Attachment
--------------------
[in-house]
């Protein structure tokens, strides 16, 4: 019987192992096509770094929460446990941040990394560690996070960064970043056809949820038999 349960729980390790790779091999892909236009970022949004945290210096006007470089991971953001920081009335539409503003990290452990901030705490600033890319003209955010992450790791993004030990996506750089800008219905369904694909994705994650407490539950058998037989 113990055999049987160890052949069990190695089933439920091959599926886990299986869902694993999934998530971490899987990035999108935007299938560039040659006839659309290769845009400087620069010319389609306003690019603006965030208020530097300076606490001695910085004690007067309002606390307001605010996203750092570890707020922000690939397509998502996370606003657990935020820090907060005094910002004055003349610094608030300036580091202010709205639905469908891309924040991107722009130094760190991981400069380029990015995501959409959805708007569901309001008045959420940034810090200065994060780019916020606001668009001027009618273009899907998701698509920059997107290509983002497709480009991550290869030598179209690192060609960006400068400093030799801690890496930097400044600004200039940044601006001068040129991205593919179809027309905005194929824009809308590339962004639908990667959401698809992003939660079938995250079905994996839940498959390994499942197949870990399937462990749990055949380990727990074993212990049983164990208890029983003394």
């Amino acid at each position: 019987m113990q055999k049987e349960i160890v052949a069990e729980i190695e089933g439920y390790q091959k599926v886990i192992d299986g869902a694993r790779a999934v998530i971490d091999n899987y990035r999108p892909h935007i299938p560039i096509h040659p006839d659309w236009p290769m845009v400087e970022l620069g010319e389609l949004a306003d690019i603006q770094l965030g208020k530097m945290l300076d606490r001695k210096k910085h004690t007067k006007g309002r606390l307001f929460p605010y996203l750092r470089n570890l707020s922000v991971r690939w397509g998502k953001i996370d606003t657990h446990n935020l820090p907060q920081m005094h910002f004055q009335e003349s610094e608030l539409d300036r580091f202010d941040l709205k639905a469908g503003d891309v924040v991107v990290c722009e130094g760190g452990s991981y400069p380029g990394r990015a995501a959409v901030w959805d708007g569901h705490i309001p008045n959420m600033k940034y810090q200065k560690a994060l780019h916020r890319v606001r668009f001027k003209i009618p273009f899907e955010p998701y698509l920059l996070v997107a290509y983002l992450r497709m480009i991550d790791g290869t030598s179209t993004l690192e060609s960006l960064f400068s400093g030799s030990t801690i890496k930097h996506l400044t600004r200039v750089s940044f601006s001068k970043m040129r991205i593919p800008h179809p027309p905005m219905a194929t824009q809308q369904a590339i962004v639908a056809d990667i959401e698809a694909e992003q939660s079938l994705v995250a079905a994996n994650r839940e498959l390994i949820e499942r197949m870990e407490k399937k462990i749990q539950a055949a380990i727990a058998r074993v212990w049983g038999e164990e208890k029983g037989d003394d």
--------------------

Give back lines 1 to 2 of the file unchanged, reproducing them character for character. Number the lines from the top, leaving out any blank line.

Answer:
[in-house]
């Protein structure tokens, strides 16, 4: 019987192992096509770094929460446990941040990394560690996070960064970043056809949820038999 349960729980390790790779091999892909236009970022949004945290210096006007470089991971953001920081009335539409503003990290452990901030705490600033890319003209955010992450790791993004030990996506750089800008219905369904694909994705994650407490539950058998037989 113990055999049987160890052949069990190695089933439920091959599926886990299986869902694993999934998530971490899987990035999108935007299938560039040659006839659309290769845009400087620069010319389609306003690019603006965030208020530097300076606490001695910085004690007067309002606390307001605010996203750092570890707020922000690939397509998502996370606003657990935020820090907060005094910002004055003349610094608030300036580091202010709205639905469908891309924040991107722009130094760190991981400069380029990015995501959409959805708007569901309001008045959420940034810090200065994060780019916020606001668009001027009618273009899907998701698509920059997107290509983002497709480009991550290869030598179209690192060609960006400068400093030799801690890496930097400044600004200039940044601006001068040129991205593919179809027309905005194929824009809308590339962004639908990667959401698809992003939660079938995250079905994996839940498959390994499942197949870990399937462990749990055949380990727990074993212990049983164990208890029983003394």